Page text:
Published on September 10th, 2011 | by Pete0
Payment Protection Insurance (PPI) Diary – Day 1 – The Pitch
I received a call recently on my mobile. Unfortunately I was unable to pick it up as I was at work, and I don’t take my mobile into my place of work. They called back the next day, and I missed the call again for the same reason. Whilst I was enjoying this game of mobile cat and mouse I decided to take a bit more control. I noted the number and called them next day. When someone picked up on the other end my heart sank a little. I could hear the normal buzzing and office noise, and I had a sense that someone was going to be trying to sell me something.
The chap on the other end of the phone told me that he worked for a company who represented people who had been inappropriately sold PPI, and that his company had a team of solicitors who dealt with the cases. He asked if I had any credit cards or loans. Normally I would be getting fed up now and hanging up, but I had time, so thought I would hear the fella out, he was at least very friendly, and had a lovely Welsh tilt to his voice (although he did use the expression ‘There you go’ too much for my liking). After much discussion, he explained that his company could represent me and take my case in dealing with the companies who would have unfairly charged me for PPI in the past that I did not request. I explained that I could not be certain that I had been charged for this service, but this did not faze him.
I was beginning to feel a little anxious, so I asked for some assurances. He informed me that his company are registered with the Ministry of Justice as being approved to conduct this kind of work. He even gave me a registration number which I could check on the Ministry of Justice website (incidentally I checked this later, and the company is registered with the Ministry of Justice). He also explained that his company worked on a ‘no win no fee’ basis, so that if I continued, the worst that would happen is my financial position would remain the same. If I didn’t make any money, I wouldn’t have to part with any money. He however, was very confident that it would improve significantly. He was quoting some very high numbers at me, and after running through all of my various credit cards and loans I’ve had over the years, confidently told me that he predicted at least £2000 for each of my past credit cards and loans, totalling a predicted £14,000. I know what your thinking – that’s ridiculous. That’s exactly what I thought.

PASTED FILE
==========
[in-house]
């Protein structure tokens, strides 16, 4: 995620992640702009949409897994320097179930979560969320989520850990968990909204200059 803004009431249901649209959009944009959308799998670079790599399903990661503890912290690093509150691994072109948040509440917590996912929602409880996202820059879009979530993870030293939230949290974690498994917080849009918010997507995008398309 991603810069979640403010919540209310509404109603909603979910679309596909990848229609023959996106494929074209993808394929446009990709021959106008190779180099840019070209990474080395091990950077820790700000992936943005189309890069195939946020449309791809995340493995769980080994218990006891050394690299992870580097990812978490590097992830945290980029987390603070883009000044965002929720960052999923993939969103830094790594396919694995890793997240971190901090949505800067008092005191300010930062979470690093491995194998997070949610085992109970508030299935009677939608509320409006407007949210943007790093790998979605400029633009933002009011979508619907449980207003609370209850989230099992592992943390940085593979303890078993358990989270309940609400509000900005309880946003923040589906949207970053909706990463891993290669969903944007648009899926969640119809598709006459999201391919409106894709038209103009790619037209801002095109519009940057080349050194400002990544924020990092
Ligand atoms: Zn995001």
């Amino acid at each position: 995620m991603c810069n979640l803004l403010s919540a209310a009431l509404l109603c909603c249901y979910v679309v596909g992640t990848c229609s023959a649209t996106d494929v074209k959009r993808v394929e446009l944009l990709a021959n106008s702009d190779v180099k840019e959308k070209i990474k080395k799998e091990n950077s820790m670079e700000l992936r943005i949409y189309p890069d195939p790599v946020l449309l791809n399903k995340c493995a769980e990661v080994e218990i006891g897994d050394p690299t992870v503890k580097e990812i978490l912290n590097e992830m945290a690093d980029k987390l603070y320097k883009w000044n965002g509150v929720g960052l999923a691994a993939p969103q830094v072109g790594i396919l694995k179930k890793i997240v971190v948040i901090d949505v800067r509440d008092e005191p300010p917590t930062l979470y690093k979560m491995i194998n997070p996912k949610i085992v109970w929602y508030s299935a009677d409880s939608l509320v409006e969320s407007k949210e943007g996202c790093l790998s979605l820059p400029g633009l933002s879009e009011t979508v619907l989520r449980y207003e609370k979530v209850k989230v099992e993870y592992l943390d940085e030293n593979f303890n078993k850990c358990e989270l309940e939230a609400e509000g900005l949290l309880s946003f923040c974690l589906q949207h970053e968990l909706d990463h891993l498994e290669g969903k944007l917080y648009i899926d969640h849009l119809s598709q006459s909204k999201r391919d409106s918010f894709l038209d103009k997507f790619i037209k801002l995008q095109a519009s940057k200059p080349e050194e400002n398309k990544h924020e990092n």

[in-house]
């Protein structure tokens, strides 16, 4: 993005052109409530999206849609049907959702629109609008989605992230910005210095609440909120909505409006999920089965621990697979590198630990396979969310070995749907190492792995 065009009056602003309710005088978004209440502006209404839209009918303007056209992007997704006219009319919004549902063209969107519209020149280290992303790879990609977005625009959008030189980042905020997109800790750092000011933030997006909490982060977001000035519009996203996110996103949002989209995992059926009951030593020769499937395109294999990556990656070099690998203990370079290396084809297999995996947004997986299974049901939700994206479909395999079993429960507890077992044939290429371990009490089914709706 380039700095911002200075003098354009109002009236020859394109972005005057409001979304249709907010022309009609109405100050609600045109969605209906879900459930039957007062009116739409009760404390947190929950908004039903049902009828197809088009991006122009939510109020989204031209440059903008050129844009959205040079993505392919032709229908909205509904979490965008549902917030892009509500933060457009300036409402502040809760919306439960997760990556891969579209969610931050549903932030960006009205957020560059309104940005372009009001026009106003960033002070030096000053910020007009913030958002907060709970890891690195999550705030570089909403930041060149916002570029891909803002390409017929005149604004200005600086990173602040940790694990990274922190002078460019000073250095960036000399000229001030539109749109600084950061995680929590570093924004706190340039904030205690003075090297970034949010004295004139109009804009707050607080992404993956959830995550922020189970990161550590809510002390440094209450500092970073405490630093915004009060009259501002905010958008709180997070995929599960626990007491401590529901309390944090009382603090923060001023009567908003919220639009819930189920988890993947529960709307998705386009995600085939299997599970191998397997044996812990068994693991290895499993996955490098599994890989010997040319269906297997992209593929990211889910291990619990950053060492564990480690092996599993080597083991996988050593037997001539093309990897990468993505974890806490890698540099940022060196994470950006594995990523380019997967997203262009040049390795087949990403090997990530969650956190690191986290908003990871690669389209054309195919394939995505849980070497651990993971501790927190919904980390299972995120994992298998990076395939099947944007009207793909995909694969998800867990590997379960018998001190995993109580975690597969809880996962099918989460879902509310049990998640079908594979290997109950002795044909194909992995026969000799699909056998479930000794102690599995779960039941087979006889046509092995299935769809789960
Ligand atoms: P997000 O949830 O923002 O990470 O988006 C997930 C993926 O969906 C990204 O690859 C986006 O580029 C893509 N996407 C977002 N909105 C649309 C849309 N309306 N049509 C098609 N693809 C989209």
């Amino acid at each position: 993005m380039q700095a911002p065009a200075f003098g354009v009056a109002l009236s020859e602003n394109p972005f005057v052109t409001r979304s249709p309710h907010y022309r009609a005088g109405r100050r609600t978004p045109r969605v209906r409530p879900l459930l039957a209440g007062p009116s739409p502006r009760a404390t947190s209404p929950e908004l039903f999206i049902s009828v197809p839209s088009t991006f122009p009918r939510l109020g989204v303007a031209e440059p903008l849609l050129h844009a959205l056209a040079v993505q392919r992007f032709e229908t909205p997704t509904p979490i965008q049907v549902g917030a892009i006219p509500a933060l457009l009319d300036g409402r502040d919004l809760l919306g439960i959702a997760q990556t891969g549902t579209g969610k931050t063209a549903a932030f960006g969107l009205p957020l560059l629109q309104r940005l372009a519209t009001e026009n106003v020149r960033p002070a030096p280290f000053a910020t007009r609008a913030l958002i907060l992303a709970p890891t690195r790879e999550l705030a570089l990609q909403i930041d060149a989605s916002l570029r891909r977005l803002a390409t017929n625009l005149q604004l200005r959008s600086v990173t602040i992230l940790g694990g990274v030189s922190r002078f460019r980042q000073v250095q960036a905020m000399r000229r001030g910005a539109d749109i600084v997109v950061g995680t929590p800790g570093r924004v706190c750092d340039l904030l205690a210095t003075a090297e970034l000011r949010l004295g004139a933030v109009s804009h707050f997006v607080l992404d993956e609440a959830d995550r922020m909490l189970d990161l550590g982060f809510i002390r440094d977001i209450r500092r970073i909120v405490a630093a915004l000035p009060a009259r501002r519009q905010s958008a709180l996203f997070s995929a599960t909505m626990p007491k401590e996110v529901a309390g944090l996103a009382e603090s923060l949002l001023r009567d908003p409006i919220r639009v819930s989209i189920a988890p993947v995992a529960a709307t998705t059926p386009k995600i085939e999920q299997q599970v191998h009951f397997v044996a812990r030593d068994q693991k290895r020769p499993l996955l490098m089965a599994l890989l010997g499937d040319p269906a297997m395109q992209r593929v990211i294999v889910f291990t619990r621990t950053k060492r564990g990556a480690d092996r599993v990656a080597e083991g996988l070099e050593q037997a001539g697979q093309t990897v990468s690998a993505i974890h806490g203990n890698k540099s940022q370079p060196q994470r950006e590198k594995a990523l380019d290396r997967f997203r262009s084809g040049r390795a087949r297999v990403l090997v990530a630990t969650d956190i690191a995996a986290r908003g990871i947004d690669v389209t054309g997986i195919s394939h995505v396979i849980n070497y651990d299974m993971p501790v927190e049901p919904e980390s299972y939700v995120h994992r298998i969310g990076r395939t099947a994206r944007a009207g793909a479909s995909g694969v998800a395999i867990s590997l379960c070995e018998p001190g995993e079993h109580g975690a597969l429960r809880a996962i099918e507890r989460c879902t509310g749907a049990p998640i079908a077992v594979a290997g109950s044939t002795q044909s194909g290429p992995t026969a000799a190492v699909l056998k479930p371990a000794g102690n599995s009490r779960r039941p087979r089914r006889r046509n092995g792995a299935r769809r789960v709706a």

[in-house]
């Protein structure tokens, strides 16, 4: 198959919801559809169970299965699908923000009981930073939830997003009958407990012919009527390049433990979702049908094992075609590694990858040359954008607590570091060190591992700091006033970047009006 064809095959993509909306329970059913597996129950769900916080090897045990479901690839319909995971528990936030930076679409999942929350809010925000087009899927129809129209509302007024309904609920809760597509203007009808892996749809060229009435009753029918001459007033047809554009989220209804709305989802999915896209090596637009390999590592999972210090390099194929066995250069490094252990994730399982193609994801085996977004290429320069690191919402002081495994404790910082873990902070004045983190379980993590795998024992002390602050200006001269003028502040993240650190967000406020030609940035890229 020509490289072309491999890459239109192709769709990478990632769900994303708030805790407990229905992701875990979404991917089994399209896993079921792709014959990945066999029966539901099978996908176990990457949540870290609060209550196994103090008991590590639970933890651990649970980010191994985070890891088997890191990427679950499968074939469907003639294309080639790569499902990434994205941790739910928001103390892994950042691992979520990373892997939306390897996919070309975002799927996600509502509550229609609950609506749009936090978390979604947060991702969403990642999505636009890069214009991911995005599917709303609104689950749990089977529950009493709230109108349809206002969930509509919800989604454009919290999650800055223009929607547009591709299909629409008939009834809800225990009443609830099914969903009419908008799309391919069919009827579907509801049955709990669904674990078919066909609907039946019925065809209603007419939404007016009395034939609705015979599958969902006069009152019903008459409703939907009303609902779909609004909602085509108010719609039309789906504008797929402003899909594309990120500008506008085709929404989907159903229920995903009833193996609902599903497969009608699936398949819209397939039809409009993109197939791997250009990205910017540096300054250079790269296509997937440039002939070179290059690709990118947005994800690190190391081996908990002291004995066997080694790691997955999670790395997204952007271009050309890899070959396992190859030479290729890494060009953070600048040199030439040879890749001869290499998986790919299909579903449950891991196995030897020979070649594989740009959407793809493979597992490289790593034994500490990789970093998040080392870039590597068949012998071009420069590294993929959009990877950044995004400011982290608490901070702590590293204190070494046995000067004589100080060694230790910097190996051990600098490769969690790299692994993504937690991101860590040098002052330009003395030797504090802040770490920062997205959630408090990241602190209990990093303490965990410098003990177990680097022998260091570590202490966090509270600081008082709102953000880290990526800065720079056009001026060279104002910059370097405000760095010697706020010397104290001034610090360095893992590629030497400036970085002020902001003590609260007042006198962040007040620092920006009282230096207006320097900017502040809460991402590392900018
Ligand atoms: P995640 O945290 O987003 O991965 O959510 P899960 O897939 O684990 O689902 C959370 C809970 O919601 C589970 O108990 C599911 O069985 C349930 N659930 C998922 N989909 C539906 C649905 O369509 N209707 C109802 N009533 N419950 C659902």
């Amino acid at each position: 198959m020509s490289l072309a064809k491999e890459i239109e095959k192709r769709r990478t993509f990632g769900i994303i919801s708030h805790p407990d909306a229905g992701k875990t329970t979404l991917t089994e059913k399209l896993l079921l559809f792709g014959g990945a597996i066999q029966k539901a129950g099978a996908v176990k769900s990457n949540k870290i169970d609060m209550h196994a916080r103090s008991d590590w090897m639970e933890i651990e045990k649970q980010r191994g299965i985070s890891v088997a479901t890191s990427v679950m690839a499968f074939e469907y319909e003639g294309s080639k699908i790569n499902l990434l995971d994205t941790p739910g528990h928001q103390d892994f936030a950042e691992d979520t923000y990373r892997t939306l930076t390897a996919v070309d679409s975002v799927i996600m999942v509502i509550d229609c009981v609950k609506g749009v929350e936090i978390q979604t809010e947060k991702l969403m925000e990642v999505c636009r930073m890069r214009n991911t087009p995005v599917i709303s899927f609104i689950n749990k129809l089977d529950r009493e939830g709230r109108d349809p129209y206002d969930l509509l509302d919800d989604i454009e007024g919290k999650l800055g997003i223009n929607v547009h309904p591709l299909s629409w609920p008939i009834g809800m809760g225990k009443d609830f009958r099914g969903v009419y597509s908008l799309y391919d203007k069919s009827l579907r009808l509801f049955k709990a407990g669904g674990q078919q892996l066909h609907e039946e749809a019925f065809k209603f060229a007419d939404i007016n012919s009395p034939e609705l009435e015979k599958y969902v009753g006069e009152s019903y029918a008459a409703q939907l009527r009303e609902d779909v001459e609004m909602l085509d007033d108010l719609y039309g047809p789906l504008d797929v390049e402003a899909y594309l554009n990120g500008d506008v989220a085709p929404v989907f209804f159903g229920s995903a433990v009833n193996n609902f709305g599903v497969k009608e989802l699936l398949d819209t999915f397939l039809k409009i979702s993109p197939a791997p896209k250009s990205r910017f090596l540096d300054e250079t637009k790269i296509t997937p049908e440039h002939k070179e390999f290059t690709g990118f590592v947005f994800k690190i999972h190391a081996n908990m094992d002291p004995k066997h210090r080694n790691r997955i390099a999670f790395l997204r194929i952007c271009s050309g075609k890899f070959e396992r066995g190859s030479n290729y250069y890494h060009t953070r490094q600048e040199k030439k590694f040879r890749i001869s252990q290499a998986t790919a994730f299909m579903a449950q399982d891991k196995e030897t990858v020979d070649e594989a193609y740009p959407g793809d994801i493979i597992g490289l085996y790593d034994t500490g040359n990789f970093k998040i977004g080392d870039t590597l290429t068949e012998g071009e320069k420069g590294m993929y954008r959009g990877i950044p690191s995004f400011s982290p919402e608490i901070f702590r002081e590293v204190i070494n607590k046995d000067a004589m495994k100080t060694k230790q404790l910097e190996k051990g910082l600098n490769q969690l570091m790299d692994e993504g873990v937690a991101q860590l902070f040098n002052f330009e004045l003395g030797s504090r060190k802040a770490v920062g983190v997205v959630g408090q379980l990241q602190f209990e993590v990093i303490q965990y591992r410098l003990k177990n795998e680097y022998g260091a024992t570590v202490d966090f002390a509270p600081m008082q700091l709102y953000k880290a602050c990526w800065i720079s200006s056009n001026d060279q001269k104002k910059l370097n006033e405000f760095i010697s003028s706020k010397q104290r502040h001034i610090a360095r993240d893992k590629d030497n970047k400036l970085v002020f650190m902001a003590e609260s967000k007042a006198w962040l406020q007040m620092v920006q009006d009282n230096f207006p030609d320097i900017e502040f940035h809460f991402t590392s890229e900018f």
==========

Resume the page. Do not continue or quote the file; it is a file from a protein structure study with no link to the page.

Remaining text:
I asked the nice Welsh chappy what was in this for him? He explained that after his company’s solicitors had done all the hard work and messing around, his company would take 30% of whatever compensation was awarded to me. What happens next I asked? He explained that if I was happy to go ahead I would receive an email recapping everything he had said to me. Also, a number of packs wold be sent to me to complete. These need to include all of the agreement numbers, so that they could start pursuing claims against the relevant lenders. It turned out I was going to have to do some of the work after all. I asked how I was going to find all of the agreement numbers from long closed credit card accounts; he informed me that I could sign up to Equifax online and get all of my past credit information.
Is this all free then? This was my next question. Well, he started, we do need a retainer to be able to give our solicitors the go ahead he replied. This is sounding less free every minute I observed. He explained that we could lay the cost at the feet of one of the lenders, by charging it to the credit card (it was £319). He also explained that there was a 14 day cooling off period, in which time I could ask for the cash to be refunded in full. However, if I paid up and my claim was successful, then I won’t have paid the retainer anyway.
I went through with it. I’m not entirely sure why yet, but I thought I should read all of the materials before I made my final decision.